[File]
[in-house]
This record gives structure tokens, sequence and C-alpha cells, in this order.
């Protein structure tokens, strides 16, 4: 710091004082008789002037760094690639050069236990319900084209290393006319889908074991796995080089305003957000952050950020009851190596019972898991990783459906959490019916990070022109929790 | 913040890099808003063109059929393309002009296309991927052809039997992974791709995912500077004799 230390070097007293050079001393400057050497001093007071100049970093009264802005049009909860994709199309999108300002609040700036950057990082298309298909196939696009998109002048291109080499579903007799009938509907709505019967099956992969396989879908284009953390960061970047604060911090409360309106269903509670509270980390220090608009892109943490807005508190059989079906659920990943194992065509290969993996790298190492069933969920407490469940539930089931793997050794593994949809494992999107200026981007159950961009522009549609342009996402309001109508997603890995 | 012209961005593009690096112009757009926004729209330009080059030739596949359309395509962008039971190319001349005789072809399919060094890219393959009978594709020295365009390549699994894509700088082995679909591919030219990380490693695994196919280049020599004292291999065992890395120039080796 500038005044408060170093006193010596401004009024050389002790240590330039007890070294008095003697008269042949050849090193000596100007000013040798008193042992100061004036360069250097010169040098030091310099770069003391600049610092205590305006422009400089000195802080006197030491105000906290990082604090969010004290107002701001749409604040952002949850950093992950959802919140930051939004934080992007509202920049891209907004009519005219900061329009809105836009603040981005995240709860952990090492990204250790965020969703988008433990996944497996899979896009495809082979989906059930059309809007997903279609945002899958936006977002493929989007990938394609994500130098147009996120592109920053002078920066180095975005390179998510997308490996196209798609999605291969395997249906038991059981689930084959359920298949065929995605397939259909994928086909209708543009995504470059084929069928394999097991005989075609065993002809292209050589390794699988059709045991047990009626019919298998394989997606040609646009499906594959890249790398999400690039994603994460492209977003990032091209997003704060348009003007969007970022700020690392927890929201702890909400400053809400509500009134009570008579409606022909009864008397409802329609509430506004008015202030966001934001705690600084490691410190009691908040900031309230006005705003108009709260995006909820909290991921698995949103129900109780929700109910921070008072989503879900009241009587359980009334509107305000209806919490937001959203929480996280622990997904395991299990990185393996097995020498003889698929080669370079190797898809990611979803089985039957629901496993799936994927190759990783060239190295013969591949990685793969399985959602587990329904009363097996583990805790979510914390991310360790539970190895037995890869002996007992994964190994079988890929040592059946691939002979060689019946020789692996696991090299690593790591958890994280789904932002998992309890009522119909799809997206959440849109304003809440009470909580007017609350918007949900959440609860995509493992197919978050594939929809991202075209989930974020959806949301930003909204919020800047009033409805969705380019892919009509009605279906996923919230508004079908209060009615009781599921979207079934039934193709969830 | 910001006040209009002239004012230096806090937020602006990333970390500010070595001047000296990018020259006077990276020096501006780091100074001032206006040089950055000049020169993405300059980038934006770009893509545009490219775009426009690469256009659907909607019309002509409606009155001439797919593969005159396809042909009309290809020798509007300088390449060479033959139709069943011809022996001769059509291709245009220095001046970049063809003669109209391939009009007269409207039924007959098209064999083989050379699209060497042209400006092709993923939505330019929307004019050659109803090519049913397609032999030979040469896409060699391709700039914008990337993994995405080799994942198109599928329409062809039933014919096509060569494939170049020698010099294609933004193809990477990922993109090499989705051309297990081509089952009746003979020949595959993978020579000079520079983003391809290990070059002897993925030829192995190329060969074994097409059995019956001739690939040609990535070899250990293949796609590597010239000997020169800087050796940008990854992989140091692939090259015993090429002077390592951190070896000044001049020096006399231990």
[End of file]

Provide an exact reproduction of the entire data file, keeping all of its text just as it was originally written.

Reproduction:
[in-house]
This record gives structure tokens, sequence and C-alpha cells, in this order.
């Protein structure tokens, strides 16, 4: 710091004082008789002037760094690639050069236990319900084209290393006319889908074991796995080089305003957000952050950020009851190596019972898991990783459906959490019916990070022109929790 | 913040890099808003063109059929393309002009296309991927052809039997992974791709995912500077004799 230390070097007293050079001393400057050497001093007071100049970093009264802005049009909860994709199309999108300002609040700036950057990082298309298909196939696009998109002048291109080499579903007799009938509907709505019967099956992969396989879908284009953390960061970047604060911090409360309106269903509670509270980390220090608009892109943490807005508190059989079906659920990943194992065509290969993996790298190492069933969920407490469940539930089931793997050794593994949809494992999107200026981007159950961009522009549609342009996402309001109508997603890995 | 012209961005593009690096112009757009926004729209330009080059030739596949359309395509962008039971190319001349005789072809399919060094890219393959009978594709020295365009390549699994894509700088082995679909591919030219990380490693695994196919280049020599004292291999065992890395120039080796 500038005044408060170093006193010596401004009024050389002790240590330039007890070294008095003697008269042949050849090193000596100007000013040798008193042992100061004036360069250097010169040098030091310099770069003391600049610092205590305006422009400089000195802080006197030491105000906290990082604090969010004290107002701001749409604040952002949850950093992950959802919140930051939004934080992007509202920049891209907004009519005219900061329009809105836009603040981005995240709860952990090492990204250790965020969703988008433990996944497996899979896009495809082979989906059930059309809007997903279609945002899958936006977002493929989007990938394609994500130098147009996120592109920053002078920066180095975005390179998510997308490996196209798609999605291969395997249906038991059981689930084959359920298949065929995605397939259909994928086909209708543009995504470059084929069928394999097991005989075609065993002809292209050589390794699988059709045991047990009626019919298998394989997606040609646009499906594959890249790398999400690039994603994460492209977003990032091209997003704060348009003007969007970022700020690392927890929201702890909400400053809400509500009134009570008579409606022909009864008397409802329609509430506004008015202030966001934001705690600084490691410190009691908040900031309230006005705003108009709260995006909820909290991921698995949103129900109780929700109910921070008072989503879900009241009587359980009334509107305000209806919490937001959203929480996280622990997904395991299990990185393996097995020498003889698929080669370079190797898809990611979803089985039957629901496993799936994927190759990783060239190295013969591949990685793969399985959602587990329904009363097996583990805790979510914390991310360790539970190895037995890869002996007992994964190994079988890929040592059946691939002979060689019946020789692996696991090299690593790591958890994280789904932002998992309890009522119909799809997206959440849109304003809440009470909580007017609350918007949900959440609860995509493992197919978050594939929809991202075209989930974020959806949301930003909204919020800047009033409805969705380019892919009509009605279906996923919230508004079908209060009615009781599921979207079934039934193709969830 | 910001006040209009002239004012230096806090937020602006990333970390500010070595001047000296990018020259006077990276020096501006780091100074001032206006040089950055000049020169993405300059980038934006770009893509545009490219775009426009690469256009659907909607019309002509409606009155001439797919593969005159396809042909009309290809020798509007300088390449060479033959139709069943011809022996001769059509291709245009220095001046970049063809003669109209391939009009007269409207039924007959098209064999083989050379699209060497042209400006092709993923939505330019929307004019050659109803090519049913397609032999030979040469896409060699391709700039914008990337993994995405080799994942198109599928329409062809039933014919096509060569494939170049020698010099294609933004193809990477990922993109090499989705051309297990081509089952009746003979020949595959993978020579000079520079983003391809290990070059002897993925030829192995190329060969074994097409059995019956001739690939040609990535070899250990293949796609590597010239000997020169800087050796940008990854992989140091692939090259015993090429002077390592951190070896000044001049020096006399231990």